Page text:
Alasdair Fotheringham: Sir Bradley Wiggins has allowed Team Sky to dodge a bullet with Tour de France decision

The important thing is that, at 33, Wiggins has opted to continue racing

So the duel is confirmed as being over before it even began. Rather than risk an all-out war for individual supremacy in the Tour de France in the years to come – and perhaps ride roughshod over team-mate Chris Froome’s aspirations – Sir Bradley Wiggins’ near-definitive decision to pull out of contention for road cycling’s biggest prize for the rest of his career effectively puts a permanent brake on all the potential infighting.

From a neutral, purely sporting point of view, for many fans, this is a shame. Had both Sky riders ended up on the start line a week on Saturday – something already ruled out by Wiggins’ injury – there could have been any number of outcomes, ranging from Sky taking the top two placings in the Tour for a second year in a row to a rival – such as five-times Grand Tour winner Alberto Contador – making the most of his enemy being divided and ruling in Paris. Whatever happened, it would have made  for fascinating viewing.

But it would have been a murderously difficult situation for Sky to handle, and neither Froome nor Wiggins looked as if they particularly enjoyed the prospect of this power struggle.  In fact, the duel was simply one thrust upon Froome and Wiggins by the contradictory nature of cycling as a sport – that it is a team game in which only one individual wins.

Wiggins’ abdication of power at the Tour ensures, among other things, that rather than perhaps feel tempted to tear up his contract for its final year, 2014, as was rumoured might happen, he can remain at Team Sky with his own goals.

His biggest immediate target, the World Time Trial Championships, has an impressive list of past winners. But to focus on such a late-season goal has its risks: should Wiggins fail, he will have to write off 2013 as the year when, after a faultless 2012, the roof fell in. And the pressure on him to perform in 2014 will be far greater.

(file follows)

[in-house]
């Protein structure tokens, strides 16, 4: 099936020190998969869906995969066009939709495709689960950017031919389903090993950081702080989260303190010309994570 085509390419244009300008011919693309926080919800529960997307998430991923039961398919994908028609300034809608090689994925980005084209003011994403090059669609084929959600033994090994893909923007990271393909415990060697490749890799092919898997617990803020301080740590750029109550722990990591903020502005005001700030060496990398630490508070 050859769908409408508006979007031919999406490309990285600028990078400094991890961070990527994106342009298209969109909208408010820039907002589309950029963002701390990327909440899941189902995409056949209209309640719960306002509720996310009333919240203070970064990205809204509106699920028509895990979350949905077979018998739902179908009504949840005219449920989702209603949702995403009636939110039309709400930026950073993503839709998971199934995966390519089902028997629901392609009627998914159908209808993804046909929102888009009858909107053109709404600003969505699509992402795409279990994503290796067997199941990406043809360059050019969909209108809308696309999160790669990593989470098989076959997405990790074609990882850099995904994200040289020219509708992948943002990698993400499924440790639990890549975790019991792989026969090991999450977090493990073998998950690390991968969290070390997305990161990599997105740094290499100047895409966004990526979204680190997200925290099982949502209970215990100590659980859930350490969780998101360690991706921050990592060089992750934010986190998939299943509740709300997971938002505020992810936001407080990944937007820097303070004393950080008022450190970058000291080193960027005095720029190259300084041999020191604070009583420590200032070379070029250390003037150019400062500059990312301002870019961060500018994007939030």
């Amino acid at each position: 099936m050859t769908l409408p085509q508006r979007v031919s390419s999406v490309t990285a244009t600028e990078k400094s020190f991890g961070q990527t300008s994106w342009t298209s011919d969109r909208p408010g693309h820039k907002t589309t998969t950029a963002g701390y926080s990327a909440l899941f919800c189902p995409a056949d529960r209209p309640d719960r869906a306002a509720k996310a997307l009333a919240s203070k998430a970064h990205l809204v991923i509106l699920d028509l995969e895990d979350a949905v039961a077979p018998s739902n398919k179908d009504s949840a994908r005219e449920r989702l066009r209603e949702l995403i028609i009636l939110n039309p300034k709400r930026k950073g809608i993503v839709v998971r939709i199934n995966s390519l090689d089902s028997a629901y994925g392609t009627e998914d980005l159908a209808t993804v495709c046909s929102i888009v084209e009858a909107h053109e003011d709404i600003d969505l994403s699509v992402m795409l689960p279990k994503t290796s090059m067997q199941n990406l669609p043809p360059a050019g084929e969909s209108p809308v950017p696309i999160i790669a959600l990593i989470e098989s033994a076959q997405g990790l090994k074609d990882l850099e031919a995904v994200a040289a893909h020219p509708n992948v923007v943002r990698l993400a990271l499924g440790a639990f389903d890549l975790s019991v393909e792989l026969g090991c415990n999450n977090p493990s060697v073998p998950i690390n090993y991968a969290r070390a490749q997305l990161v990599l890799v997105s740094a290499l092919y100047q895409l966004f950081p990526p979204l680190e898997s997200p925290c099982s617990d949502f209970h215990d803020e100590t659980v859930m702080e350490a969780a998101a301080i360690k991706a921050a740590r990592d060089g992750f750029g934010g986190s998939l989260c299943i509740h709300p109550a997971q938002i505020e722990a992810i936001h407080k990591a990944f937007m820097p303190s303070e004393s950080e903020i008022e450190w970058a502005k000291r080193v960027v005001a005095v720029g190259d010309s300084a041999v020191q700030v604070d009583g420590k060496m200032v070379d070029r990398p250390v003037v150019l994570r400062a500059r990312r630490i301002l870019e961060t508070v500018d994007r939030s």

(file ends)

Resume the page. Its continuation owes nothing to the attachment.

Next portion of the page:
The important thing, though, is that at 33 years of age, Wiggins has opted to continue and he can still count as a favourite for a huge number of races. With all the media focus on the Tour de France after Wiggins’ breakthrough victory last year, there is a huge risk other races become eclipsed; his presence alone will give them the kind of high profile they have never before enjoyed with the general British sports fan. The Londoner underlined that fact at the Giro d’Italia this May; and if he can do that again in the future, it will be a big part of his legacy.

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<b>Kathryn Williams</b>
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When I was supporting Ray La Montagne I was six months pregnant. He had been touring for a year and he was exhausted and full of the cold. I was feeling motherly, so I would leave presents for him and his band: Tunnock's Tea Cakes, cold remedies and proper tea. Ray seemed painfully shy. He hardly spoke, hardly looked at you in the face. I felt like a dick speaking to him, but said "hi" every day. </p>
<p>
He was being courted by the same record company who had signed me and subsequently let me go, and I wanted him to know that there were people around who didn't want anything from him. At the Shepherds Bush Empire in London, on the last night of the tour, Ray stopped in his set to thank me for doing the support. He said I was a really good songwriter and people should buy my stuff. I was taken aback and felt emotionally overwhelmed. Later that year, just before I had my boy Louis, I was l asleep in bed with Radio 4 on when Louis moved around in my belly and woke me up. Ray was doing a session on the World Service. </p>
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I really believe that Louis recognised the music from the tour, and when I gave birth to him at home I played Ray's record as something that he would recognise to come into the world with. </p>
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